The Supreme Court has declared that the statutorily mandated 20 percent discount for senior citizens covers funeral and burial expenses.
In a decision, the SC ruled that the mandatory discount is provided for under Republic Act No. 7432, the Senior Citizens Act of 1992, as amended by RA Nos. 9257 and 9994, which expanded the coverage of the discount.
The high court, through a decision penned by Associate Justice Rodil V. Zalameda, stressed that funeral and burial services are covered by the 20 percent discount.
The SC “emphasized that the Senior Citizens Act is a law created to grant a bundle of benefits in favor of senior citizens or those at least 60 years old, giving flesh to the declared policy of motivating senior citizens to contribute to nation building and encouraging their families and communities to reaffirm the Filipino tradition of caring for the senior citizens.”
The Court decision granted the petition filed by the Office of theSolicitor General (OSG) and the Department of Social Welfare and Development (DSWD).
The petition challenged the 2018 ruling of the Cagayan de Oro City Regional Trial Court (RTC), which excluded funeral and burial services from the coverage of the senior citizens’ discount.
The RTC ruling was handed down on the case filed by Pryce Corporation, Inc., a firm that sells memorial lots and offers interment services.
It claimed that interment service is not among the services entitled to the 20-percent senior citizens’ discount.
The RTC ruled that the IRR of RA 9994 only mentioned the services of purchase of a casket or urn, embalming, hospital morgue, and transport of the body to the intended burial site.
Specifically, the RTC held that the digging of land for the grave of the deceased, the concreting of the gravesite, and the other services done during the actual burial are not subject to the discount.
In granting the government’s petition, the High Court found that the RTC’s exclusion of interment services from the coverage of the 20 percent senior citizen discount is not provided under the law and that the IRR, which does not explicitly exclude interment services, cannot be interpreted to support the lower court’s resolution.
“A law cannot be amended by a mere regulation, and the administrative agency issuing the regulation may not enlarge, alter, or restrict the provisions of the law it administers,” the SC said.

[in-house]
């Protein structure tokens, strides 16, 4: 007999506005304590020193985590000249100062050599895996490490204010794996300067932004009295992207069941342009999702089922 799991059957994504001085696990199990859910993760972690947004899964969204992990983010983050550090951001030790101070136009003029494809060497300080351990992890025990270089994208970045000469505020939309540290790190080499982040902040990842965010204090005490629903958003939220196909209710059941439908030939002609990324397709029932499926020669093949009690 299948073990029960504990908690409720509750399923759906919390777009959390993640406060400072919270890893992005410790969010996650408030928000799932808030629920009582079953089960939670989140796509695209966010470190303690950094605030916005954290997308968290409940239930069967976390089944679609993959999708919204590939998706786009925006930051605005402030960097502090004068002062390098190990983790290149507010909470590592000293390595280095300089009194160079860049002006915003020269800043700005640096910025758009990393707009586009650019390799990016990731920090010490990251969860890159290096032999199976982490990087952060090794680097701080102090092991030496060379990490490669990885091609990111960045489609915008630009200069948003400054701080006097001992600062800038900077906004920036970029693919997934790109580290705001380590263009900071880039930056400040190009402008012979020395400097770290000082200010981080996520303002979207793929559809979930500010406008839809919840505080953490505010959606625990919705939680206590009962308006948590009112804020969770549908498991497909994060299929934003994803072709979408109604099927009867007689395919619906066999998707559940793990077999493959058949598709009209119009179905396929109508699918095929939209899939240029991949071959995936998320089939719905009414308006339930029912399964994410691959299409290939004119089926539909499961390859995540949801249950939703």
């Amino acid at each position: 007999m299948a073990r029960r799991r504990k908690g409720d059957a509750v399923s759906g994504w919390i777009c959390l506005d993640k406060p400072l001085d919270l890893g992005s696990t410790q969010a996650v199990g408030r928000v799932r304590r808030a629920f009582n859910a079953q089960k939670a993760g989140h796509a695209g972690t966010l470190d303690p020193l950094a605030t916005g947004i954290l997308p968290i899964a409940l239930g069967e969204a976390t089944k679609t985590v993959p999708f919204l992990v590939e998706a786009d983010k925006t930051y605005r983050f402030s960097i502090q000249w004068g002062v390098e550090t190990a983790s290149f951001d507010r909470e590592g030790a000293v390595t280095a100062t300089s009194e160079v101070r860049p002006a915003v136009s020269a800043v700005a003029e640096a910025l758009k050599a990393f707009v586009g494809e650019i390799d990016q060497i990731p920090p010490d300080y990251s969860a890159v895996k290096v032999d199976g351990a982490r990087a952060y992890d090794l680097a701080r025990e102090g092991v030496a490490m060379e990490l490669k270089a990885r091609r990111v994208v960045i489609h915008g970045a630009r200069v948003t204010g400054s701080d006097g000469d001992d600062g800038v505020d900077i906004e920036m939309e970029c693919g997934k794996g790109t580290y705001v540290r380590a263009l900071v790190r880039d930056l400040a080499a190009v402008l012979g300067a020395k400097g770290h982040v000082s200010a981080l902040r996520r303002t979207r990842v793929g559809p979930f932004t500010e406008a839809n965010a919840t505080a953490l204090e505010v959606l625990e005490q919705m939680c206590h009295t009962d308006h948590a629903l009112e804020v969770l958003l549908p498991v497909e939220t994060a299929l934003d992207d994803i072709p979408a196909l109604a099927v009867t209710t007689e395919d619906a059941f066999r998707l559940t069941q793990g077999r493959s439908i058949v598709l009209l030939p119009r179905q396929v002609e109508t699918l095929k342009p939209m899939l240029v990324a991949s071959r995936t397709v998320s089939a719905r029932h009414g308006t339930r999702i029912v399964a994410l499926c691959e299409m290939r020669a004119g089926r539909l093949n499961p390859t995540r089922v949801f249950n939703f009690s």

The Court noted that both RA 9257 and RA 9994, in amending RA 7432, do not provide an exact definition of the term “funeral and burial services.”
“Notably, the said laws likewise do not limit the scope of the services falling under ‘funeral and burial services,’” it said.
The Court added that as pointed out by Justice Amy C. Lazaro-Javier in her concurring opinion, it would be unreasonable to infer that Congress intended to differentiate between the deceased’s final solace for the purpose of granting the 20% discount absent a clear legislative intent to the contrary.
Based on the definition of the term “burial,” the tribunal emphasized that it is commonly understood that “burial service” pertains to any service offered or provided in connection with the final disposition, entombment, or interment of human remains.
Because of this, the SC held that it follows that burial services necessarily include interment services, such as digging the land for the deceased person’s grave, its concreting, and other services being done during the actual burial. Rey E. Requejo (See full story online at manilastandard.net)
“This conclusion, said the Court, was supported by the IRRs (Implementing Rules and Regulations) which prescribe the guidelines in
the application of the 20% discount on funeral and burial services in that a comparison of the IRRs of RA 9257 and RA 9994 shows that the two are substantially the same,” the SC said, in a statement released by its Public Information Office.
“The exception is that Section 6 of the IRR of RA 9994 expounded on the term ‘other related services’ by including a sample list of ‘services’ and excluding obituary publication and cost of the memorial plot,” it said.
The High Court also ruled that the enumeration in Section 6 is not exclusive. It stressed that the phrase “other related services” does not refer only to the enumerated examples to exclude interment services.
The SC maintained that this interpretation was in keeping with the policies and objectives of the law, particularly of RA 9994 which echoes Section 4, Article XV of the Constitution declaring that it is the duty of the family to take care of its elderly members while the state may design programs of social security for them.